How 3D printed foods will change the way we eat

Technology has helped to address many health-related challenges. Now a new technology, 3D printing, is being used to print foods. These foods can make eating much easier and more nutritious for those with swallowing disorders. In fact, 3D printed food may be the future of personalised nutrition.

What are 3D foods?

It might sound like science fiction but 3D foods are created using a 3D model file from a computer. This file is then used to create thinly sliced layers that make up an object – in this case, food.

It allows food to be prepared in an automated manner. The most common food printer is a deposition printer, where layers made of raw materials are deposited. Any ingredient that can pass through a hollow needle can be used in 3D food.

This new technology shows promise when it comes to health and personalised nutrition.

How can 3D foods benefit health?

3D foods have great potential to be used as therapeutic foods in healthcare, particularly for those with dysphagia.

Dysphagia is a medical term used to describe difficulty swallowing. It affects up to 8% of the world’s population (1). For those affected, consuming food can be stressful and even dangerous but 3D foods make it easier and safer by creating appropriate textures.

There are also potential benefits for those who are malnourished. 3D foods can often retain more nutrition than traditional pureed food, and can be fortified with additional nutrients, such as vitamins and minerals. This allows people with poor appetite to consume more nutrition, supporting their recovery and wellbeing.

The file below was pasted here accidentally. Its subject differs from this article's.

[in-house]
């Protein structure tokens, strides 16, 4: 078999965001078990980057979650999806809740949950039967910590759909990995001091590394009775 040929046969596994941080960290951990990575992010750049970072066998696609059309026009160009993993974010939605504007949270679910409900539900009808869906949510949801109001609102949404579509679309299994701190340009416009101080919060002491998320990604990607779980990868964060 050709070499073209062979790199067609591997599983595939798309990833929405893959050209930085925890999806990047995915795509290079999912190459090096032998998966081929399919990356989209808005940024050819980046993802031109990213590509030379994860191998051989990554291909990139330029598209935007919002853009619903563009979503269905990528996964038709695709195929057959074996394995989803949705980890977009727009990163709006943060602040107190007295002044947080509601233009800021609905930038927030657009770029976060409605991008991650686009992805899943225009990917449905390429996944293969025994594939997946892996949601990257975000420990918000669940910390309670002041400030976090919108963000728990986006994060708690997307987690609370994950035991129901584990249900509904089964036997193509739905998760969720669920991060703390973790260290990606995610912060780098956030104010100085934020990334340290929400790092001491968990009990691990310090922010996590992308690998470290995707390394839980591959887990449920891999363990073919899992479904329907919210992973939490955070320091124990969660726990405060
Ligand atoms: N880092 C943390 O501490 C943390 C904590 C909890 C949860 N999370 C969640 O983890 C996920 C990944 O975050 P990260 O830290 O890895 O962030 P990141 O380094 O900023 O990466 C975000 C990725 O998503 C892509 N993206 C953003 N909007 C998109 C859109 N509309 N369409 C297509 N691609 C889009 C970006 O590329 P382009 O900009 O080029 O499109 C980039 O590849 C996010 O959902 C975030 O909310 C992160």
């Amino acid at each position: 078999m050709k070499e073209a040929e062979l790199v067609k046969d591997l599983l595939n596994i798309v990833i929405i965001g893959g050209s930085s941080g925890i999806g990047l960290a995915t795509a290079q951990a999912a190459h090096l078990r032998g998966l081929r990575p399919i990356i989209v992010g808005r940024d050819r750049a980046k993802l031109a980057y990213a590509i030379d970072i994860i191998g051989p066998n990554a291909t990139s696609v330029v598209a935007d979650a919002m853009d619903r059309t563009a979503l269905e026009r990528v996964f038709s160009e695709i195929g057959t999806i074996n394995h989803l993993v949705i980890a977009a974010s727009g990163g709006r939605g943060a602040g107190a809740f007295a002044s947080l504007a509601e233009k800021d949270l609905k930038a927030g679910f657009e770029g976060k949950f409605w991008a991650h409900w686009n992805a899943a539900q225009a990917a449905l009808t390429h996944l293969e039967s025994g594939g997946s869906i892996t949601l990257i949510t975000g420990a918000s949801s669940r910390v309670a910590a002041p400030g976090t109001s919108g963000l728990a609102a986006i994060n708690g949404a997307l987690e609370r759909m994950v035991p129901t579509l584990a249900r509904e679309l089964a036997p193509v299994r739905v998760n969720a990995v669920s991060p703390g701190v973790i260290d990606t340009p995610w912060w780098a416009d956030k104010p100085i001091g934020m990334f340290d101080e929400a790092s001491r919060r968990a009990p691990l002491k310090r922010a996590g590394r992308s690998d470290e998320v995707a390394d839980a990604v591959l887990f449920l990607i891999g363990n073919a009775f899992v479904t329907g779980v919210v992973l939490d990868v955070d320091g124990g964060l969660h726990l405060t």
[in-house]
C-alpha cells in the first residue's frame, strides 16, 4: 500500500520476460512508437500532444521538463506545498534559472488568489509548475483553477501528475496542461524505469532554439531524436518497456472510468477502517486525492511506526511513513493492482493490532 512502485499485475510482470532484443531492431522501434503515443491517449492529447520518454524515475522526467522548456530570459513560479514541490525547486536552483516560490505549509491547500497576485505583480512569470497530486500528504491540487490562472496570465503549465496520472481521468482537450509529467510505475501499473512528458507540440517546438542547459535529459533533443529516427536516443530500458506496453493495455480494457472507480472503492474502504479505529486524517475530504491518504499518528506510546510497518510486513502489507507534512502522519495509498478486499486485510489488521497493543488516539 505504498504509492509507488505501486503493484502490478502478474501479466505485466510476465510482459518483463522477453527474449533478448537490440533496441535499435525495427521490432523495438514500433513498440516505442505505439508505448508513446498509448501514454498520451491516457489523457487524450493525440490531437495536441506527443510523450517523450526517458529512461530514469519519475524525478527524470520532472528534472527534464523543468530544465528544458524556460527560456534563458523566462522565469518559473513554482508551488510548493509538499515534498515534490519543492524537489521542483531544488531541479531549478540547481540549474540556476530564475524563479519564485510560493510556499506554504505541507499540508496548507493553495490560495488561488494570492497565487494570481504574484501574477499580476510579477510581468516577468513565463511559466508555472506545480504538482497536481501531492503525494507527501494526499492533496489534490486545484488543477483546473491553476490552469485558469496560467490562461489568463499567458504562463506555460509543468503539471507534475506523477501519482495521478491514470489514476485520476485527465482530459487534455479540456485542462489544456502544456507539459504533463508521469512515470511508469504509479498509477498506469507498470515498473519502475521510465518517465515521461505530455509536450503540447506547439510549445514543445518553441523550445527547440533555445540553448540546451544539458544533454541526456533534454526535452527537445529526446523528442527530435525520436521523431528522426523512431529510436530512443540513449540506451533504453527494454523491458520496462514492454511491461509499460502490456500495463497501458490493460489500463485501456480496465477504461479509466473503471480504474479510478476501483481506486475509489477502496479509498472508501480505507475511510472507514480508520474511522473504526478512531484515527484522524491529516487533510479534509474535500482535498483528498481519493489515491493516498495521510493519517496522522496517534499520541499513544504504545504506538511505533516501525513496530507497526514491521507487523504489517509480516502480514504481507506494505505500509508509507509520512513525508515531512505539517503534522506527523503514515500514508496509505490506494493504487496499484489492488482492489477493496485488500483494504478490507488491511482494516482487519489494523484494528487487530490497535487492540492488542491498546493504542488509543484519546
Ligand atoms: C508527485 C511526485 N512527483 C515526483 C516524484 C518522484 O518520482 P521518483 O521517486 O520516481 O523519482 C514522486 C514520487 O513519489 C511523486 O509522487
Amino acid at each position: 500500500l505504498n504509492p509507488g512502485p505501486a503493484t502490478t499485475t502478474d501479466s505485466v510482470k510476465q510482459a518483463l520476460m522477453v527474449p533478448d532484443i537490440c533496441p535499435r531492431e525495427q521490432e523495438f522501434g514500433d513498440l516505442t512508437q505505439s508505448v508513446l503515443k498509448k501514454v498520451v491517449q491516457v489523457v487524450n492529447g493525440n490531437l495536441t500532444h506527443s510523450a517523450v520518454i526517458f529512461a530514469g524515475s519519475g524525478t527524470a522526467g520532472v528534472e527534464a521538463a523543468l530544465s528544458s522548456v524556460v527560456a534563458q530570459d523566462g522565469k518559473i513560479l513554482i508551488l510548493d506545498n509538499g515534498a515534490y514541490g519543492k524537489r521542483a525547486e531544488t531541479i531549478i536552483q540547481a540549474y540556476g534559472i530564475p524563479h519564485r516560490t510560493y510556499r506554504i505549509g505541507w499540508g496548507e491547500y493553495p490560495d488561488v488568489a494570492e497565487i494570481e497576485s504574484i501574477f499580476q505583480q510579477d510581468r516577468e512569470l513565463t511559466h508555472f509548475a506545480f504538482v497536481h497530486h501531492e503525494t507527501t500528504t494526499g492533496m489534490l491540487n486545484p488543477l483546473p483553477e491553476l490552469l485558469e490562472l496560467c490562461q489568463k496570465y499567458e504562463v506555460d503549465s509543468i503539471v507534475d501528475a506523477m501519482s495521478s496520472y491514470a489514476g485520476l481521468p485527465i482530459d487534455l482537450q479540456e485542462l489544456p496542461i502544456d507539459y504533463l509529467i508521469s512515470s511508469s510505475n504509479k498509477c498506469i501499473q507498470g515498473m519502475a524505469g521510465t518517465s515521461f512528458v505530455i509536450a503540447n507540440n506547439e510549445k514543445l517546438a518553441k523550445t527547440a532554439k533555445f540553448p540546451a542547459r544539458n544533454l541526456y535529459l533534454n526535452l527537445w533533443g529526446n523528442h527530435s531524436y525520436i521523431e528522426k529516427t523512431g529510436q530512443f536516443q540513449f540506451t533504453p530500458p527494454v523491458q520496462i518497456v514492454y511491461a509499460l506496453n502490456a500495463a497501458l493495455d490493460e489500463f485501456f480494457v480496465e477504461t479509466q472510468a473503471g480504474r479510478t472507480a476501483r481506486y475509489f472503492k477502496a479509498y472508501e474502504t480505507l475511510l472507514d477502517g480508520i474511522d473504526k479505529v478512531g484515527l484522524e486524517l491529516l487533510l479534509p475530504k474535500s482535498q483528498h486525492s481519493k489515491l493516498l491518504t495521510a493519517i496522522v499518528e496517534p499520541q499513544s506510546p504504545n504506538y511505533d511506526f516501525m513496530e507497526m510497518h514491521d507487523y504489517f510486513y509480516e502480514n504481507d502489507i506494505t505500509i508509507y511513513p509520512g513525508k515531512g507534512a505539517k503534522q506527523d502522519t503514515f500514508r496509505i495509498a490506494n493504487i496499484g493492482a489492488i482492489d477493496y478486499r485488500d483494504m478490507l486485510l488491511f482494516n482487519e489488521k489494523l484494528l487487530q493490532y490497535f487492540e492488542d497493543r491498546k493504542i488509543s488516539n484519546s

The key to compliance

One of the most exciting benefits of 3D food is the appearance and resulting impact on consumption. People with dysphagia often have poor appetite, as soft textured food has an unappealing appearance.

But 3D food technology has made soft textured food far more appealing. This can lead to improved compliance and consumption of food. With more nutrition consumed, people with dysphagia can reduce their risk of malnutrition and problematic weight loss.

What foods can be made with a 3D printer?

It might seem like 3D food would be a limited menu. But here are just some of the foods that a 3D printer can create:

  • Pumpkin gnocci
  • Whole-wheat ravioli with pumpkin and mushroom
  • Spaghetti
  • Bread rolls
  • Butterfly quiche infused with beetroot
  • Tangyuan dumplings in ginger broth
  • Salad tower with spinach, beetroot and carrot
  • Pizza (as pictured)
  • Mini burgers
  • Chickpea nuggets

These delicious foods are far more appealing than conventional soft foods that those with dysphagia are typically offered. They also retain more nutrients and flavour.


The future of 3D foods

Printed food is only in its infancy right now. It’s predicted that in the future, 3D food printing will be done at home.

The first at-home 3D food to be created may be chocolate. A Dutch company has designed an industrial 3D food printer that can print chocolate. They expect to follow this with a household appliance in the near future.

If this trend continues, one day, every household may have a 3D food printer. This has the potential to improve the nutritional status of anyone with deficiencies.

In the future, 3D food may be the key to personalising nutrition for those with health conditions. The possibilities for using 3D food to optimise well-being and nutrition are endless.


Cichero, Julie AY, et al. “Development of international terminology and definitions for texture-modified foods and thickened fluids used in dysphagia management: The IDDSI Framework.” Dysphagia 32.2 (2017): 293-314.

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